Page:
NCUA reminded all federal credit unions that the fixed asset rule limits federal credit union investment in fixed assets and requires the credit union to dispose of abandoned property. Abandoned property is specifically defined as real property that the credit union is no longer using. This includes real property that may have been originally acquired for future expansion but is no longer sought for its intended use. The rule specifically states that if the property has been abandoned for four years, a federal credit union must publicly advertise it. Listing the property for sale with a real estate broker and allowing the broker to market the property makes sense and NCUA agreed. However, they also stated that the fixed asset rule requires sale of the abandoned property within five years unless NCUA provides written approval of a deferral.

    A copy of this NCUA opinion letter can be downloaded by clicking here.


    It is a different world in credit union land and many of the articles in this newsletter address issues that could reduce the risk or exposure to a credit union, or otherwise enhance and protect safety and soundness. Recently, NCUA was asked whether a CUSO could engage in purchasing and servicing of delinquent loans. Previously, CUSOs were prohibited from engaging in the origination of new consumer loans with the exception of credit card lines of credit, residential mortgage loans, and student loans. NCUA has now concluded that CUSOs can restructure loans in aid of their collection activity. The CUSO rule was recently amended to provide several new examples of permissible CUSO activities related to the routine operation of credit unions, including the purchase and servicing of non-performing loans. Previously,

    NCUA had found that the purchase of non-performing loans was a permissible part of CUSO debt collection activity, but the prior interpretation of NCUA did not fully address the authority of a CUSO to engage in debt restructuring when it purchases non-performing loans. NCUA found that CUSOs may purchase non-performing loans to restructure delinquent debt that is owned by a credit union (so long the credit union made the original underwriting decision and no new credit is being extended to the borrower).

    Be it either through loan modifications or other courses of action, CUSOs can restructure loans by changing the terms of the loans, such as maturity dates, the payment schedules, or even the interest rates. They cannot advance new principal. NCUA cautioned that they would carefully evaluate actions of credit unions and make sure that such restructuring was not in an effort to circumvent lending restrictions such as loan maturity or interest rates higher than those permitted for a federal credit union. NCUA continues to prohibit CUSOs from engaging in the origination of new consumer loans other than credit card lines of credit, residential mortgage loans and student loans. The broadening of the opportunity for CUSOs to aid in collection activities should greatly assist those that are addressing delinquent real estate loans, and the number of delinquent real estate loans nationwide for credit unions seems to be growing.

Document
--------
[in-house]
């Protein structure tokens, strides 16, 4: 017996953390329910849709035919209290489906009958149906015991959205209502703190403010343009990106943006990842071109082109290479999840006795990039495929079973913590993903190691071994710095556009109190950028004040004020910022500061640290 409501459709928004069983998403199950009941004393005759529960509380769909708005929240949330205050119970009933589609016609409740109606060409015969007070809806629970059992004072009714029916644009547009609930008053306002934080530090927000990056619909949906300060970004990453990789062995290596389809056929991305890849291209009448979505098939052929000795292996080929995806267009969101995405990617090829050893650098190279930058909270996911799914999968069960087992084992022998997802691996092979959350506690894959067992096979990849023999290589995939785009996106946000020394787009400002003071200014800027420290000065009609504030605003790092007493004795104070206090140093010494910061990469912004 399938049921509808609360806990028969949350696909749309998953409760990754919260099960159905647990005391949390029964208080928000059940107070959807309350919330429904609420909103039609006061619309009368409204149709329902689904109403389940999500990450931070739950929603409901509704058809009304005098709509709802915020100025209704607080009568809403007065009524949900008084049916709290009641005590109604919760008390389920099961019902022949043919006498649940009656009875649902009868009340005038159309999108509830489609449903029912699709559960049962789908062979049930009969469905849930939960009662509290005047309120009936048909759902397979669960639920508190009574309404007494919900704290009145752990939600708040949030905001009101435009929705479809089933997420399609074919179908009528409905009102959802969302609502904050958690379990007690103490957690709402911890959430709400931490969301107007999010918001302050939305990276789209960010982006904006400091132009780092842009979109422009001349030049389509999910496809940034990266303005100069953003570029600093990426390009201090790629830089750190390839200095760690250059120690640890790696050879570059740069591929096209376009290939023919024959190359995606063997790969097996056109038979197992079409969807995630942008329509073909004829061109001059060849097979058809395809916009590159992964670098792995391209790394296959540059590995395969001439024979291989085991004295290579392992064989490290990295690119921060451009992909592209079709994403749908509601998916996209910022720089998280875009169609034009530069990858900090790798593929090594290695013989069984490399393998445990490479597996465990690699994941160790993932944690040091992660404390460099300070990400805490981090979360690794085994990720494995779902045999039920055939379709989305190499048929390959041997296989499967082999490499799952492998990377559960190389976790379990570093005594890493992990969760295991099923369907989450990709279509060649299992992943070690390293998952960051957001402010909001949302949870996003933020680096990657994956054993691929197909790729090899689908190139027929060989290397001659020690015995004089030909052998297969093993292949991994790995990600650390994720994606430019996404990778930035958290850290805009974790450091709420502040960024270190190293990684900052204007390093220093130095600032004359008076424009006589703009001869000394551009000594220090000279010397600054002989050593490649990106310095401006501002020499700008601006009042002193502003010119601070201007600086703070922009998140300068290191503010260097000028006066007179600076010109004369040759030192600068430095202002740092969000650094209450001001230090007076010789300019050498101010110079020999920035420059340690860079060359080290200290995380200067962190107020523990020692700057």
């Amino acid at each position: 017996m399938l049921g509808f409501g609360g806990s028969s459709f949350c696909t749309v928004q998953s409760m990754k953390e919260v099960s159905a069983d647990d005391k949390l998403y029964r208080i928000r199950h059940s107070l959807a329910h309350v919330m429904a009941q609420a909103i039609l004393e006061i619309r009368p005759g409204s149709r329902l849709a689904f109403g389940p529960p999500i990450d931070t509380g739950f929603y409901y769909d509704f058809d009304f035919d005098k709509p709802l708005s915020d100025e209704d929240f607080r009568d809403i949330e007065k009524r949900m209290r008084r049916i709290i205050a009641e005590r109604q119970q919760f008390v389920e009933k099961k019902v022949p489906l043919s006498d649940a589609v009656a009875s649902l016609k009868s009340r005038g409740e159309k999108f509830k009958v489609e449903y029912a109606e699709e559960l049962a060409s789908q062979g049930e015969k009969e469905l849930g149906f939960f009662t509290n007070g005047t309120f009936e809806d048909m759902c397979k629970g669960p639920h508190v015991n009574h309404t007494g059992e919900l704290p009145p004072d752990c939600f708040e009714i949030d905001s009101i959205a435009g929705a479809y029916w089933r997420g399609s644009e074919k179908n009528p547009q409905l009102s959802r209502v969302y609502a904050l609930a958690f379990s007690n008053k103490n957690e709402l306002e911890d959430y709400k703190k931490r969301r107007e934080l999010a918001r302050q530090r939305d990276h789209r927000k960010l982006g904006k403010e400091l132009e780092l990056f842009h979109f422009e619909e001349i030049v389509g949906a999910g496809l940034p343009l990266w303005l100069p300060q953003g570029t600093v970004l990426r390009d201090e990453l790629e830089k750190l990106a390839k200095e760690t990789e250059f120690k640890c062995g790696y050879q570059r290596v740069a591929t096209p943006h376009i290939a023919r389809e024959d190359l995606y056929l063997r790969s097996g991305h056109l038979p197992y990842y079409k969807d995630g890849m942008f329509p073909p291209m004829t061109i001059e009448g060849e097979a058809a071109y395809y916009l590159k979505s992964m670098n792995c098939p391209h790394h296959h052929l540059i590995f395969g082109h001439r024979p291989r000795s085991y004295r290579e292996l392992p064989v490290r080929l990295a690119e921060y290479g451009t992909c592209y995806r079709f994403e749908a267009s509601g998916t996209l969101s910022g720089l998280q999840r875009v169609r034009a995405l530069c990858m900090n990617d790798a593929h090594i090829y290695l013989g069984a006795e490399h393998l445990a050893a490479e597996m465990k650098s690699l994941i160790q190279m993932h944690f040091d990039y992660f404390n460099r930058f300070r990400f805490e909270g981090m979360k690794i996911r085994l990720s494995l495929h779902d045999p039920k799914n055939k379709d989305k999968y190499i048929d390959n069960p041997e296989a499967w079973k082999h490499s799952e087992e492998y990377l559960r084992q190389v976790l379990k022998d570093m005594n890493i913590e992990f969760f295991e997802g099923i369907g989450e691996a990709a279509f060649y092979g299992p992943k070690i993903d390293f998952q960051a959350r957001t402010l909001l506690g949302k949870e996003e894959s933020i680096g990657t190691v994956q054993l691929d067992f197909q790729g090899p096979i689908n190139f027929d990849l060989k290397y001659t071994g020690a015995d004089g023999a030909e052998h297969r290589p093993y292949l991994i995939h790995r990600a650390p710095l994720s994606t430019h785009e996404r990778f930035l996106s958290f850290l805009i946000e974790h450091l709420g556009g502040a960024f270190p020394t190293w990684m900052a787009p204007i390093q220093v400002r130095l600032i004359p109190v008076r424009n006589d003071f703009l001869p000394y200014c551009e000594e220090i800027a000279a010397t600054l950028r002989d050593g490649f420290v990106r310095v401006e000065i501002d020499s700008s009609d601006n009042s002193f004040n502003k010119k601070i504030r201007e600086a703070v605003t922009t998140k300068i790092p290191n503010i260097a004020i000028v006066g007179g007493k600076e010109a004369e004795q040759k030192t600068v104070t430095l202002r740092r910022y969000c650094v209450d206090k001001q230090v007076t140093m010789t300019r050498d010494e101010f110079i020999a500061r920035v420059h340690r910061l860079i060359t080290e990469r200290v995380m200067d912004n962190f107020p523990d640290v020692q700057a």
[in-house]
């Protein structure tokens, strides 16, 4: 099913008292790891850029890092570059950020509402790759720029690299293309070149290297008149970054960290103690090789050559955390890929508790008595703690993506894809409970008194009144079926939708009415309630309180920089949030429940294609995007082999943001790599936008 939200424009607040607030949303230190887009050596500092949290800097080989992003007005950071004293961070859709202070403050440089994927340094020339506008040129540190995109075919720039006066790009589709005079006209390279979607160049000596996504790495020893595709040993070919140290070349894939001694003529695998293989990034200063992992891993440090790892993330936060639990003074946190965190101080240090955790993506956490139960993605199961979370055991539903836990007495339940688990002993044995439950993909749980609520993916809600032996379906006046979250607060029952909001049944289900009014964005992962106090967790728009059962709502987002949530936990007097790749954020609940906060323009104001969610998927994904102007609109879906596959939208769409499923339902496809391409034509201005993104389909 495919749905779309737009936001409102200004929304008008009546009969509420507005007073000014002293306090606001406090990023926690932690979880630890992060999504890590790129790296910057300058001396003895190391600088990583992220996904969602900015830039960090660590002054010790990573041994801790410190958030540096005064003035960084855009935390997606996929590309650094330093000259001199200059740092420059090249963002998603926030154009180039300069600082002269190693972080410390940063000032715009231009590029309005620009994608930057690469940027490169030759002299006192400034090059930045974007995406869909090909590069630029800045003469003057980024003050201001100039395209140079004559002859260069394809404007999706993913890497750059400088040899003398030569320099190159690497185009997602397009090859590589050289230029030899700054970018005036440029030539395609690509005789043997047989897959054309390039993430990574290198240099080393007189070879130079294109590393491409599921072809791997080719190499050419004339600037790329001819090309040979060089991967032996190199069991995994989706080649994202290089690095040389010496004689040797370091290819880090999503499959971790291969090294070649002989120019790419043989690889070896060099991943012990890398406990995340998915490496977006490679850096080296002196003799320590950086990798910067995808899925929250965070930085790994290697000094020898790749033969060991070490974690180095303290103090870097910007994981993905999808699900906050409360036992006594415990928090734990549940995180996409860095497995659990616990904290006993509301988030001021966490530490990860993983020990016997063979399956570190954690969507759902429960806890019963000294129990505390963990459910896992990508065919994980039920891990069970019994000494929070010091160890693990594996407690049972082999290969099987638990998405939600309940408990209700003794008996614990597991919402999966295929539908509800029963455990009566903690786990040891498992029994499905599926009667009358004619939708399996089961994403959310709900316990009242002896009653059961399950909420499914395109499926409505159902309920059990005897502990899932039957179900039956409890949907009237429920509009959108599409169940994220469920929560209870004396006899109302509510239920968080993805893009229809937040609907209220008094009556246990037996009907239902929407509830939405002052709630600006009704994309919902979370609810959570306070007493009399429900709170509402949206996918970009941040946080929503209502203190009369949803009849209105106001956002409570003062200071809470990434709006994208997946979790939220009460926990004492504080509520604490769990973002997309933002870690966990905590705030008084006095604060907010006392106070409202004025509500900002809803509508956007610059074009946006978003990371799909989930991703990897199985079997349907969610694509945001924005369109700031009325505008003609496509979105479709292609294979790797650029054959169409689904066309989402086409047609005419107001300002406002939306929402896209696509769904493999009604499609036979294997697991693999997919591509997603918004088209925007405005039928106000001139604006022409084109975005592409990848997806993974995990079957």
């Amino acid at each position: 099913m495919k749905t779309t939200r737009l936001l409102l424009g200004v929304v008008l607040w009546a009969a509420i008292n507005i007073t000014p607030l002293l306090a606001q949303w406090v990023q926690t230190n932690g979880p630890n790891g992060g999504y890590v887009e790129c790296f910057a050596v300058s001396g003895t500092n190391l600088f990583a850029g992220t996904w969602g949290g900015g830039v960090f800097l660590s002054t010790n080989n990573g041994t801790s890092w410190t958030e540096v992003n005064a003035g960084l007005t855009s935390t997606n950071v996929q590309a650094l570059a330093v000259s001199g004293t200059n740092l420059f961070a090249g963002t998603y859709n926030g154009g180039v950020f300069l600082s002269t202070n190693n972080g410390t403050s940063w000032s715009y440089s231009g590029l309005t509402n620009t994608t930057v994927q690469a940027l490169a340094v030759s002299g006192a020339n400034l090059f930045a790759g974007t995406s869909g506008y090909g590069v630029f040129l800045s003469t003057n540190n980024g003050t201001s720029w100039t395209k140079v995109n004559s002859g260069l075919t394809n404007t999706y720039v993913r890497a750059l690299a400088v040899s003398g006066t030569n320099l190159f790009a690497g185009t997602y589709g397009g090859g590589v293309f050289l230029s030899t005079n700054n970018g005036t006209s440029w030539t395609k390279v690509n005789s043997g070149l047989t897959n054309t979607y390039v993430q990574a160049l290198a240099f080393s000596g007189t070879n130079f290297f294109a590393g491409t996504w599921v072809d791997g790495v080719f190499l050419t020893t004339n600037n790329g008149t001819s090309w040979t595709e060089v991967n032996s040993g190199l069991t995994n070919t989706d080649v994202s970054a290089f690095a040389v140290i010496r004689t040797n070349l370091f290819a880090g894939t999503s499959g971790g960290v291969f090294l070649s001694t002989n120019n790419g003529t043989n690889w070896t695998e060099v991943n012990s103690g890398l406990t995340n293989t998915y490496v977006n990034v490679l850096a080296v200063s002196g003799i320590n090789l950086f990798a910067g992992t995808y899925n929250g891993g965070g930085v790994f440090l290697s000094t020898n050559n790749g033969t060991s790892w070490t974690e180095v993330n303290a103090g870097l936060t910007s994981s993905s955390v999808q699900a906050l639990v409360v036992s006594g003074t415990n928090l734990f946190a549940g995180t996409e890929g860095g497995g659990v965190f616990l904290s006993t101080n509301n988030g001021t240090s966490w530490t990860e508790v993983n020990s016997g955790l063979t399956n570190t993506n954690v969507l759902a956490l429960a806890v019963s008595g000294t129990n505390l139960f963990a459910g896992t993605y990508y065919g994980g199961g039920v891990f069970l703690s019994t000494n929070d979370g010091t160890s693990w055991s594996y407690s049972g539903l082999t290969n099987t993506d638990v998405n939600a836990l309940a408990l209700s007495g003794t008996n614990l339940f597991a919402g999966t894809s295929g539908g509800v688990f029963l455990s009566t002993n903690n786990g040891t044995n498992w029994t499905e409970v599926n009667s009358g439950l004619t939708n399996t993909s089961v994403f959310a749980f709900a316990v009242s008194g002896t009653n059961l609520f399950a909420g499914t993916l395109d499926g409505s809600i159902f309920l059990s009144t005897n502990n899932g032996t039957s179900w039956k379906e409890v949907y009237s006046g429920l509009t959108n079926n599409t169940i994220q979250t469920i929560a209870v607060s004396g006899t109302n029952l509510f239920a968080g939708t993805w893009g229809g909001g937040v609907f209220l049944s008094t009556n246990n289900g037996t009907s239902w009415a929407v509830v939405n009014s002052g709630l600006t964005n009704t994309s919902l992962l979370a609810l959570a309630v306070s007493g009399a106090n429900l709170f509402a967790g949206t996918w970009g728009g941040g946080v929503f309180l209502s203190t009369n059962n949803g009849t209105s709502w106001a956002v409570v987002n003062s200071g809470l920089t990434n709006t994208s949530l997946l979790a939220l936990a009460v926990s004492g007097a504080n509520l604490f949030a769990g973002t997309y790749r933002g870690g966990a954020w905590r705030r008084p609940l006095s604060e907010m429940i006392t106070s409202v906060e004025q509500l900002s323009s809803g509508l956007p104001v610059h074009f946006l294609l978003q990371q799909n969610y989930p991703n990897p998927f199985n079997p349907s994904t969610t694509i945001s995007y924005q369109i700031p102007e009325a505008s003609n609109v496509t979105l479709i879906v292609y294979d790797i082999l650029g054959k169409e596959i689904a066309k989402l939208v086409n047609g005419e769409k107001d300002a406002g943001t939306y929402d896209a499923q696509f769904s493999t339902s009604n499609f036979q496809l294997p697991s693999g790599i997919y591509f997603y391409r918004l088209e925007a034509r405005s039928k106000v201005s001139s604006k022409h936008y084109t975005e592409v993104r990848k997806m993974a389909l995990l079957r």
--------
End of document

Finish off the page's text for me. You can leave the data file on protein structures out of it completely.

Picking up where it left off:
A copy of the NCUA letter can be downloaded by clicking here.


    During these troubled economic times, there is an increase in litigation against credit unions. There are also potential increases in losses. We are often asked about the approach that a credit union should undertake when a reporter calls and seeks comment. Reading a long article in the newspaper and at the end seeing the comment that a party has been contacted and has failed to respond or maybe responded with a no comment is often not always the recommended approach. A positive sound bite at times is the preferred method of dealing with the press.

    A short sound bite regarding a credit unions record or policies and procedures dealing with compliance or their positive efforts in the community is often viewed as a positive approach to what could be a negative comment from a reporter. The other means is to develop an ongoing relationship with the reporter so that the credit union becomes the reliable, trustworthy source of valuable information and one that the reporter could come back to time and time again. Such a relationship is often most helpful when the reporter must address negative news. Past assistance to the reporter may assist in a more favorable quote or slant on the article.

    Make yourself easy to contact and readily available. Most importantly, respond quickly, but remember, it is not a good idea to try the matter in the press. It is important to speak to the readers, not just the reporter. Most importantly, do not work alone. It is usually preferable to have your media relations representative or a staff person take notes and make sure you provide all the information that the reporter has requested.

    Used effectively, a newsworthy article in the paper is free marketing, and in todays economy, it is wonderful when a credit union can get anything for free. However, be cautious, be prepared and have your sound bites ready.